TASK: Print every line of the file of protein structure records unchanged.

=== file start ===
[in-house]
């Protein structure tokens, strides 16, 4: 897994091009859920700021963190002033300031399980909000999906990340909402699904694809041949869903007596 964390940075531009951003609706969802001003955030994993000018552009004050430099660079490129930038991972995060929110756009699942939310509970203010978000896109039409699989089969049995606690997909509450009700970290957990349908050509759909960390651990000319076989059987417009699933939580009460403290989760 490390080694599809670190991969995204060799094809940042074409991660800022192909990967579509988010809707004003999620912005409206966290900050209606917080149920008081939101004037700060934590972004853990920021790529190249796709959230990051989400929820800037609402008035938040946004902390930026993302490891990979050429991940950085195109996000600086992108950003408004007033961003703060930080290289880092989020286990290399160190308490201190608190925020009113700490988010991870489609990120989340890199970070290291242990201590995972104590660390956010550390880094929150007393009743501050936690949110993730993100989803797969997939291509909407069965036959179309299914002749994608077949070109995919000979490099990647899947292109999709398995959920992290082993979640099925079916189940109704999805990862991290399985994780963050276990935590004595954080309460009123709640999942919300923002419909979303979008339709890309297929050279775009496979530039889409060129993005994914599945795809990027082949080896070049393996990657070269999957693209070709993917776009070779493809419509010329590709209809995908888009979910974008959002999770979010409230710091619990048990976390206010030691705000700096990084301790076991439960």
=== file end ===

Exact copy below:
[in-house]
């Protein structure tokens, strides 16, 4: 897994091009859920700021963190002033300031399980909000999906990340909402699904694809041949869903007596 964390940075531009951003609706969802001003955030994993000018552009004050430099660079490129930038991972995060929110756009699942939310509970203010978000896109039409699989089969049995606690997909509450009700970290957990349908050509759909960390651990000319076989059987417009699933939580009460403290989760 490390080694599809670190991969995204060799094809940042074409991660800022192909990967579509988010809707004003999620912005409206966290900050209606917080149920008081939101004037700060934590972004853990920021790529190249796709959230990051989400929820800037609402008035938040946004902390930026993302490891990979050429991940950085195109996000600086992108950003408004007033961003703060930080290289880092989020286990290399160190308490201190608190925020009113700490988010991870489609990120989340890199970070290291242990201590995972104590660390956010550390880094929150007393009743501050936690949110993730993100989803797969997939291509909407069965036959179309299914002749994608077949070109995919000979490099990647899947292109999709398995959920992290082993979640099925079916189940109704999805990862991290399985994780963050276990935590004595954080309460009123709640999942919300923002419909979303979008339709890309297929050279775009496979530039889409060129993005994914599945795809990027082949080896070049393996990657070269999957693209070709993917776009070779493809419509010329590709209809995908888009979910974008959002999770979010409230710091619990048990976390206010030691705000700096990084301790076991439960």